Hosea 3:2  “So I bought her for 15 shekels of siler and a homer and a lethech of barley.”

Why would God command a good man like Hosea to redeem his guilty and continually unfaithful wife, Gomer?

Because redemption is an act from God’s nature. Redemption demonstrates that God is love ( 1 John 4:8-9).

God sent Jesus Christ to the world to redeem people who are slaves to sin.  Jesus did this at a cost much higher than 15 shekels of silver – with his own life and blood.  Notice what these verses say about God’s work of redemption.

The Cost to the Redeemer

We have all gone astray, but God placed our sins upon Jesus:

Isaiah 53: 6-8 “All we like sheep have gone astray;  we have turned every one to his own way; and the Lord has laid on him the sins of us all.  He was oppressed and he was afflicted ye he opened not his mouth; like a lamb that is led to the slaughter, and like a sheep that before its shearers is silent so he opened not his mouth…..he was cut off out of the land of the living stricken for the trangressons of my people.”

God shows us his love in sending Jesus to die in our place:

Romans 5:6-10  “For while we were still weak, at the right time,  Christ died for the ungodly.  For one will scarcely  die for a righteous person though perhaps for a good person one whould dare even to die but God shows his love for us that in that while we were still sinners Christ died for us.

Redemption can’t be made through perishable things like silver but with something more valuable. … The death of Jesus took our punishment:

1 Peter 1:18 “You know that it was not with perishable things such as silver or gold that you were redeemed but with the precious blood of Christ.”

True Redemption always comes at a cost.

To redeem someone is to pay a cost to free them from an obligation.

We all owe a debt to God, which we cannot satisfy, for our sin and rebellion against him. Jesus’s death was God’s love in action to pay the cost of salvation for a people unable to save themselves.

How much does God love you? Enough to buy those you back from the blocks of slavery to sin by the blood of his own son.

This is the Gospel of Jesus Christ.

Jesus’s work on the cross is sufficient for any person to be saved and to have his life changed.

How? Not by doing.  Not by following the rules.  Not by anything but faith and repentance.

Faith

Faith means transferring your trust and hope from anything you can do to make God pleased with you, and instead placing your trust and hope in Jesus’s sacrificial death as the only reason why God is pleased with you.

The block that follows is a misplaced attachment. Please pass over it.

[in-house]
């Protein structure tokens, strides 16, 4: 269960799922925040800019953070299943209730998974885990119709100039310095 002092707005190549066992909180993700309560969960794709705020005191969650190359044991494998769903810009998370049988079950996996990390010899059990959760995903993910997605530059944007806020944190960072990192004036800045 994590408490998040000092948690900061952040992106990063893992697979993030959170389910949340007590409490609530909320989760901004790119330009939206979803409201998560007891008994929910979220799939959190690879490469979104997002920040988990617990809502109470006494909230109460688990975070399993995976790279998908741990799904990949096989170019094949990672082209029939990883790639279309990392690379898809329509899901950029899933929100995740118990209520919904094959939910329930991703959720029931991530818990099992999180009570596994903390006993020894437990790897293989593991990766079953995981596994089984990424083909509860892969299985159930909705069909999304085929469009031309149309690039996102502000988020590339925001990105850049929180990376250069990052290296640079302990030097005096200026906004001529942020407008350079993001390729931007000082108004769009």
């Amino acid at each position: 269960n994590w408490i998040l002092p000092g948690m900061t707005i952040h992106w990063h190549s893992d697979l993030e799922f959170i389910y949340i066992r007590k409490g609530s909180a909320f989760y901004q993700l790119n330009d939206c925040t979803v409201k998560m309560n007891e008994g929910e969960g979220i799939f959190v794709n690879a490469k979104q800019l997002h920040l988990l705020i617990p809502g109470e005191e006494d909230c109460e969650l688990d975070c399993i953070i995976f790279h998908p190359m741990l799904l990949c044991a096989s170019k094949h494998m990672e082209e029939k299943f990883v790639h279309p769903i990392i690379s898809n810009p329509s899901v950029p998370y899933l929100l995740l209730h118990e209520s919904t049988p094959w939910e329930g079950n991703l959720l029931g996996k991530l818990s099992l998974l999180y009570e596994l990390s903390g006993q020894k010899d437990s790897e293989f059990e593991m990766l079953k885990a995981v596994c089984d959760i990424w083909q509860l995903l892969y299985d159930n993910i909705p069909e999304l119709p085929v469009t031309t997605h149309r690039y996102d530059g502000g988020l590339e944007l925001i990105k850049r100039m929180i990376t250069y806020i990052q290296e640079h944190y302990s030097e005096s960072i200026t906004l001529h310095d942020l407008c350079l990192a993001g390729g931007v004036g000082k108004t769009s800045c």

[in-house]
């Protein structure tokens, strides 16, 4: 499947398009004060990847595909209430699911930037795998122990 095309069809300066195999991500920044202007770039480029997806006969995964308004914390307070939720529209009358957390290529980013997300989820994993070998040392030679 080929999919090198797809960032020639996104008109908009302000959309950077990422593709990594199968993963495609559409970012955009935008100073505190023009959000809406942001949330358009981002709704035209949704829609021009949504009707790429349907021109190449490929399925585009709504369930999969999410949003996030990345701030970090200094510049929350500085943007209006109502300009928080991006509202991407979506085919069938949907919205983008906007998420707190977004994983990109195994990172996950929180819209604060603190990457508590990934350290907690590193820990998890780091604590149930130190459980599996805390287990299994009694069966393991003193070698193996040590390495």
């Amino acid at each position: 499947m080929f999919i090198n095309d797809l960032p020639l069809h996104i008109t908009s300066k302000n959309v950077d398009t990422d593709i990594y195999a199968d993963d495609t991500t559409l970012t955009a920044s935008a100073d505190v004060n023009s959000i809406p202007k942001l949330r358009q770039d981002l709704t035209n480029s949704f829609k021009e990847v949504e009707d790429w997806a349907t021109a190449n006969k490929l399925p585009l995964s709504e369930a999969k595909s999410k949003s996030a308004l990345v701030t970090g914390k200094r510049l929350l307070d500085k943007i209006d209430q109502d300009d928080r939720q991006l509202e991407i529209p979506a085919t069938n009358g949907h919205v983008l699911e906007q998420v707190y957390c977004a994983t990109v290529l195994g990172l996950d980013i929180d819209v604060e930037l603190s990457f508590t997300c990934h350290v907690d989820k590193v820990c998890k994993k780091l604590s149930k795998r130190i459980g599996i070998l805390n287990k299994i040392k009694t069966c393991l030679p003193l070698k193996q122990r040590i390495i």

Repentance

Repentance means more than just saying “sorry God”. It means hating those things with God hates and by his strength turning from them to him.

God’s promise is that whoever believes in Jesus will not perish but will be welcomed into the family of God. In the next post, I’ll look some more at the love God clothes us with when we repent and place our faith in Jesus Christ.

Worshipping God in the Face of Disaster

Why does God permit tragedy?

Last week someone forwarded me a video of a pastor named Rob Bell who was interviewed by CSNBC concerning the Japan earthquake.

The interviewer opened by asking this question:

Which is true: God is all powerful and does not care about the people of Japan, or he does care about the people of Japan but He is not all powerful and not able to help?

If we examine the question, the interviewer was really proposing that when we look at tragedy (like the earthquakes in Christchurch and Japan) we see two reasons not to worship God.  Either he is too weak to worship or he is just an uncompassionate ogre in the sky who doesn’t deserve my worship.

The Pastor’s answer was this: “When we shed a tear God sheds a tear.”  When asked a second time he replied: “it’s a paradox.

When I heard this interview I was both angry and sad becauset he had given the world no reason to worship God in the midst of tragedy.  Soft answers like this come often, not just  from Rob Bell, but from many Christian pastors I have heard interviewed, including those at the Christchurch Memorial service.